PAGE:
With this in mind, on Saturday mid-morning, I started the generator running, and plugged in the car. I took the bow saw (also standard in such cabins) and walked into the woods looking for downed and dried firewood. After running the generator for two hours, we were able to start the car, and Stephanie drove down the road and purchased an additional few bundles of firewood. With that, and what I collected, we were better prepared for a much warmer second night.

Our plan for Sunday was to pack up casually and go to Chena Hot Spring to swim and soak in the warm water. Around eleven I started the generator, planning to give it two full hours to warm the car. But after two and a half, it was clear that the battery was cold, not fully charged, and not going anywhere. I walked to the road carrying jumper cables, and the first person by pulled over to help. We got it going, but the combination of the hard-to-heat cabin and the will-it-start car made it hard for me to relax.

Of course our children were mostly oblivious to all of this. They played hard and mostly together inside the cabin all weekend. They loved the trio of bunk beds and platforms, taking down the ladders to the upper bunks and using them to span the gaps between the beds. Throw in a couple of benches from the tables, and they erected elaborate obstacle courses that they crossed and re-crossed endlessly. Jacob came home with a black eye, though he says he can't remember how it happened.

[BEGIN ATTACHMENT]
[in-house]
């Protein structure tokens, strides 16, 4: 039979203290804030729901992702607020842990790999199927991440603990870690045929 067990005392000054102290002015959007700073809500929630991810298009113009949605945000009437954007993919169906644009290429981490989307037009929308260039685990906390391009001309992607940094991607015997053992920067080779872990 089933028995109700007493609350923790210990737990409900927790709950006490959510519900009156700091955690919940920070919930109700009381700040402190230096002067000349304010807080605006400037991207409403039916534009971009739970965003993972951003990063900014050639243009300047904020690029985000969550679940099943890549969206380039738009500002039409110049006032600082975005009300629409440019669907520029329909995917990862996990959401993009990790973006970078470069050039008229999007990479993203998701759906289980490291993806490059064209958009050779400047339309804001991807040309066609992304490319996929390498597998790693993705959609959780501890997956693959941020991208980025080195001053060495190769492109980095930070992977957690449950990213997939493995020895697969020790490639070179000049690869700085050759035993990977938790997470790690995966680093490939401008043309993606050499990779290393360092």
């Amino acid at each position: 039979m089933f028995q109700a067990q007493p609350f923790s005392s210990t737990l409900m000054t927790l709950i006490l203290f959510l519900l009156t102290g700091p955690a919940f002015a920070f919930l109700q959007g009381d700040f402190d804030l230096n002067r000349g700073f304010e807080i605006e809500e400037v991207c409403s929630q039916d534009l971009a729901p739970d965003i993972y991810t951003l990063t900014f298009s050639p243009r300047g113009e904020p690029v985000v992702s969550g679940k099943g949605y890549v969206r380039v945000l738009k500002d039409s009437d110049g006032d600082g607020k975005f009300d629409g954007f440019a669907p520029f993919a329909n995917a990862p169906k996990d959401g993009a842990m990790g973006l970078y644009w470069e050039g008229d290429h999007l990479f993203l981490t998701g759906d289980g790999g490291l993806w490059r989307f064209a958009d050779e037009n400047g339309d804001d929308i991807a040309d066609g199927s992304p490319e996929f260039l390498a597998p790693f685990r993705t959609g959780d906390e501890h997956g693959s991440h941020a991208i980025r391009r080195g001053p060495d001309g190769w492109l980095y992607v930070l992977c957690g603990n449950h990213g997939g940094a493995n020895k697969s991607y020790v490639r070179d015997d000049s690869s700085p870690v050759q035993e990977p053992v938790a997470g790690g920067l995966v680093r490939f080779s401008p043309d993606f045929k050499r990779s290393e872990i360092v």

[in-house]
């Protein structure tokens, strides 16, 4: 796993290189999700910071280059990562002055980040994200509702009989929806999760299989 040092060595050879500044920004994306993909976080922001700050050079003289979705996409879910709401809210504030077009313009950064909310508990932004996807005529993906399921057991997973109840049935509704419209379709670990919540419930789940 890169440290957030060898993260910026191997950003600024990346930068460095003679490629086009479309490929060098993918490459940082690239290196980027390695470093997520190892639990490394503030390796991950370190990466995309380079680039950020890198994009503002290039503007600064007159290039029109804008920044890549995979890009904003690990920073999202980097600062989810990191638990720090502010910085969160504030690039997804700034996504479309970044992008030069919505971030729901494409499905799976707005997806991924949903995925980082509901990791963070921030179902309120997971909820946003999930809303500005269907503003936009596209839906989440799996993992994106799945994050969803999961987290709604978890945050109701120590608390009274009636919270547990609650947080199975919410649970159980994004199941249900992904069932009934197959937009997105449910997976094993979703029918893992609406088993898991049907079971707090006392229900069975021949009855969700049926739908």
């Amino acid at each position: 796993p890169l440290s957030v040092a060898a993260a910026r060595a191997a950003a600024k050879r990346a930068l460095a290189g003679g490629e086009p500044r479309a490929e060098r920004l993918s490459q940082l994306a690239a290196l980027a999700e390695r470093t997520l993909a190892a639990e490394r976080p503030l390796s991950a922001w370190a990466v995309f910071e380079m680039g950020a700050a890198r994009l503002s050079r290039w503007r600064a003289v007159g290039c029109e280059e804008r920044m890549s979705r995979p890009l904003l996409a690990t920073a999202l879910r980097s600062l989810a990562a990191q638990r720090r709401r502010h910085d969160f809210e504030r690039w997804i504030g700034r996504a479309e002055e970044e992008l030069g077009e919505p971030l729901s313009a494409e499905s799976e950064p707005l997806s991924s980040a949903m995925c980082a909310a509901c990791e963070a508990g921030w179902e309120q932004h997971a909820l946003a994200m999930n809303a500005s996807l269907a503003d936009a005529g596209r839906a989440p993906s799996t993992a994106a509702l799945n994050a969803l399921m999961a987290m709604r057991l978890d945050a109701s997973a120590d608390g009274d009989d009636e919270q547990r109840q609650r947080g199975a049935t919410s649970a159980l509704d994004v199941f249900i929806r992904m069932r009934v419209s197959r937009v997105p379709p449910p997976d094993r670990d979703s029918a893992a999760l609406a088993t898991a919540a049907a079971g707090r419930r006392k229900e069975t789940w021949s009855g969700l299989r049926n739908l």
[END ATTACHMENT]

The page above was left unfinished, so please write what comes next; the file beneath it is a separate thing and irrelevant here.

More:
We played Legos and board games, read books, and made gingerbread houses. We ventured outside for about twenty minutes on Saturday, but it was too cold for the kids to stay out long. We mostly played inside and enjoyed what might as well have been a wood-fired outpost on the moon. Hopefully January's outing will be warmer.

Posted on Sunday, December 9, 2012 at 12:44AM by Registered CommenterBrian Rozell | CommentsPost a Comment


There was an article in the local paper recently about dry cabin living, that is, living in a small log cabin with no running water, and heated by burning wood in a wood stove. The article enumerated the perks and problems of the log cabin lifestyle that so many people around here love. One commenter to the article caught my attention and captured my thinking. He wrote that anyone who did not have at least a woodstove and enough wood to get through the winter was foolish and irresponsible. Other commenters expanded on this theme to dramatic depths of prepper extremism. But just that single thought of having a wood stove and wood to get through the winter has stuck with me.